For example, consider the election of the US House of representatives for North Carolina and the election of the General Assembly of delegates for Wisconsin. In the first, we compare the 2012 enacted plan against the ensemble using the 2012 Congressional votes; in the second, we compare the 2011 enacted Wisconsin plan against the ensemble using the 2014 General Assembly votes.
NC House 2012
Votes and Seats for N.C. House in 2012 using 2012 enacted map.
Votes and Seats for Wisconsin General Assembly using votes and enacted plan from 2014.
Clearly neither seat outcome of the enacted plan would be call proportional representation. However, the large ensemble of non-partisan maps reveals that the results in Wisconsin are, in fact, typical for this set of votes whereas the North Carolina outcome is not.
Although the WI enacted plan is representative for this particular set of votes, when the Democratic vote fraction drops below 50%, the enacted plan acts as an extreme outlier producing highly atypical results. (This effect is well understood: See Firewall and The Signature of Gerrymandering.) This effect is shown below.
Notice that the trend shown by the ensemble histograms in blue do not follow the vote-seat proportionality line marked on the plot. However the Enacted map is still shown to be an outlier as the vote fraction drops below 50%. It shows a “baked in” result which is do not move as the people’s will expressed in their votes changes.
This “baked in” election outcome is even more pronounced in N.C. where the enacted maps (NC 2012 & NC 2016) produce the same result over a large range of elections. These elections have varying statewide vote fractions; the ensemble shows that the number of elected Democrats change as the elections change, whereas the enacted plans nearly always give the same result.
Again the proportionally line on the plot does not track the shift in the blue histograms produced by the ensembles as the election used varies. The ensemble reveals the natural baseline without assuming proportionality.
When discussing gerrymandering, there is an intuitive drive to discuss how many seats were won by a given party, and how egregious this result may be. The measure of egregiousness may come from an assumed ideal of proportionality or symmetry, or may come from a comparison with an ensemble of alternative plans.
But as we have shown, the number of elected party officials in a gerrymandered plan may be entirely typical of the ensemble; it may, for example, only be when a party is in danger of losing the majority of seats that a plan becomes a typical. In this previous post, we have made efforts to visualize how changes in the Democratic or Republican statewide vote fraction change the number of elected Democrats and Republicans in both the ensemble and an enacted plan. In this post, we create an animation of this effect.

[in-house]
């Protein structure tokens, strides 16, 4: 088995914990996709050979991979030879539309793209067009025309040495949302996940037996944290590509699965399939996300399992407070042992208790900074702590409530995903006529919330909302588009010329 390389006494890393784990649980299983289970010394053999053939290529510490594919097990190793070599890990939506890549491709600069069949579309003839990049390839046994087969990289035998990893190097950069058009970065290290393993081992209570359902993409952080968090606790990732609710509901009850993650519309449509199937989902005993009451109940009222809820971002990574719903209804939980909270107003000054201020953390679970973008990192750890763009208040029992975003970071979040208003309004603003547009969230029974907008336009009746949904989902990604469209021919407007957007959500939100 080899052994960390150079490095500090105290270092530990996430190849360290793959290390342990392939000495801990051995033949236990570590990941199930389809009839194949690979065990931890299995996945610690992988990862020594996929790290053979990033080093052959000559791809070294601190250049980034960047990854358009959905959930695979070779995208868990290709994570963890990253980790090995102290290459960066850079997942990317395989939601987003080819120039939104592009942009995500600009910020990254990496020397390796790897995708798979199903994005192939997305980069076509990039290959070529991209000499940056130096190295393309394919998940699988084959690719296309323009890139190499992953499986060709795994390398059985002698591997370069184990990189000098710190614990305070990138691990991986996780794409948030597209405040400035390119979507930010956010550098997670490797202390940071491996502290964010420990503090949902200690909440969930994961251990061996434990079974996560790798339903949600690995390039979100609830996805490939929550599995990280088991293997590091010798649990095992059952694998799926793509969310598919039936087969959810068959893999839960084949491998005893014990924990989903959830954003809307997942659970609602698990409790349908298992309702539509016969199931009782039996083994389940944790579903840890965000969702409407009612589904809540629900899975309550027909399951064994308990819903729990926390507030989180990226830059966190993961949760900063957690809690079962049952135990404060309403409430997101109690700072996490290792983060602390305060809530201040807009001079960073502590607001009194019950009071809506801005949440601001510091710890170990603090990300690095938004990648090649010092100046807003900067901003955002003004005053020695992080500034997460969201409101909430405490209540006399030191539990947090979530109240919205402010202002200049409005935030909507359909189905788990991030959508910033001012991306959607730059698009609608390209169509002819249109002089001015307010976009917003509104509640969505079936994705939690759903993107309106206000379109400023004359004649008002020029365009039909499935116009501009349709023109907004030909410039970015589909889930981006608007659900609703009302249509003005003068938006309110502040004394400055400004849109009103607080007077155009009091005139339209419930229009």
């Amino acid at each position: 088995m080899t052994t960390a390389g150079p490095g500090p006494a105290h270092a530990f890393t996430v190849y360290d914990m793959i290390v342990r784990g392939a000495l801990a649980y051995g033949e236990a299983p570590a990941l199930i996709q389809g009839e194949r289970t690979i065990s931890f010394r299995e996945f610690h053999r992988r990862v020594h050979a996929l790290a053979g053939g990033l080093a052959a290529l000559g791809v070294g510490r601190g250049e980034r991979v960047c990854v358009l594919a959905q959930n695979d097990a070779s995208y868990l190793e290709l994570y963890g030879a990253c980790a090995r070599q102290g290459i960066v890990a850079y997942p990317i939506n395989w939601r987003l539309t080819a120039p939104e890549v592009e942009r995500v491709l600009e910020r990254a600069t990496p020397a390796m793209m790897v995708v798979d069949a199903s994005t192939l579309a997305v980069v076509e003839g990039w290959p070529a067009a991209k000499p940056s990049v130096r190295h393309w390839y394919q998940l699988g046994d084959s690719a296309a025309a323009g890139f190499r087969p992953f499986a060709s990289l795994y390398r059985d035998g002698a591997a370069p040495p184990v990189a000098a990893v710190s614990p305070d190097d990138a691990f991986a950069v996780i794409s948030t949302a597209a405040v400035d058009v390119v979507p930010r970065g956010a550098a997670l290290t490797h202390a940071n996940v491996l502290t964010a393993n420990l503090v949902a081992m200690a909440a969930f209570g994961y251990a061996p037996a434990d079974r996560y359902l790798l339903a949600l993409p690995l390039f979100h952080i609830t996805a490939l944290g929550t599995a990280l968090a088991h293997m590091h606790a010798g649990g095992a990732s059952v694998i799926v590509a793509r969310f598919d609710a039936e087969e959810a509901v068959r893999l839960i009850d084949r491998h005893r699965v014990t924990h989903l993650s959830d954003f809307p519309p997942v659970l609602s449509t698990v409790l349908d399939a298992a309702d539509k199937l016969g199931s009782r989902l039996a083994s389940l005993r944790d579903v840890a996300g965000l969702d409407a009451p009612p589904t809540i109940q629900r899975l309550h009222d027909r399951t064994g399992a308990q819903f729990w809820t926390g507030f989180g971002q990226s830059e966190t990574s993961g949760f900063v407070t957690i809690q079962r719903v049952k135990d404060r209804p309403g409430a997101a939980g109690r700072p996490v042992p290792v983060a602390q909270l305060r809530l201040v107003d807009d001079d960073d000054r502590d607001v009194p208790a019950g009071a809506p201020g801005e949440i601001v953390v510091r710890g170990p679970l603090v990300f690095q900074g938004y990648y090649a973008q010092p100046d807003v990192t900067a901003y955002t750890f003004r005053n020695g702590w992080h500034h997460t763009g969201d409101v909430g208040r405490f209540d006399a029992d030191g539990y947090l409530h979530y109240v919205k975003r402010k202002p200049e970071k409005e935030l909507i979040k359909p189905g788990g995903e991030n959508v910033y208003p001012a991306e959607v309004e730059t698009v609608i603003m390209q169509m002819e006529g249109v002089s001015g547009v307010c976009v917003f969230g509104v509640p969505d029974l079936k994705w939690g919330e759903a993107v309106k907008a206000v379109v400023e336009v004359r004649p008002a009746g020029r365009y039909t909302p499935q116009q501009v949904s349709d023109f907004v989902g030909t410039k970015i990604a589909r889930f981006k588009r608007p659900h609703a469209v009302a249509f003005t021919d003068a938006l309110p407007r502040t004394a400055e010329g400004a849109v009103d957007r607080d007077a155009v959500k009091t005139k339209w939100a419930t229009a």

When the statewide Democratic vote is between 42.5% and 52.25%, the enacted plan consistently elects 3 of 13 Democrats. From 47% to 53.25%, the enacted plan is an extreme outlier with respect to the ensemble. Even as the Democrats pick up a fourth seat in the enacted plan at 52.37%, nearly all plans in the ensemble elect 5 or more Democrats. In short, under this election structure and swing assumptions, the Democrats would need nearly 53% of the statewide vote in order to gain a number of seats that are even some what typical of the ensemble of plans.
We repeat this animation in the Wisconsin general assembly, examining the 2012 United States Senate vote in Wisconsin and using the uniform swing hypothesis to vary the Democratic statewide vote percentage from 44% to 56%.
The firewall is now animated: Again, when the statewide Democratic vote is less than 50%, the enacted plan and the ensemble lead to a Republican majority and the enacted plan is typical of the ensemble; the statewide Democratic vote rises to 51% , the enacted plan becomes atypical of the ensemble, however both the ensemble and the enacted plan still yield a Republican majority; as the Democratic vote fraction continues to increase, the enacted plan becomes more atypical yielding far fewer Democrats than is expected by the ensemble. In a large range the ensemble predicts the that the Democrats should expect to receive a majority, however they do not under the enacted plan; at the higher end, the Democrats begin to expect a supermajority from the ensemble, but they do not achieve this in the enacted plan.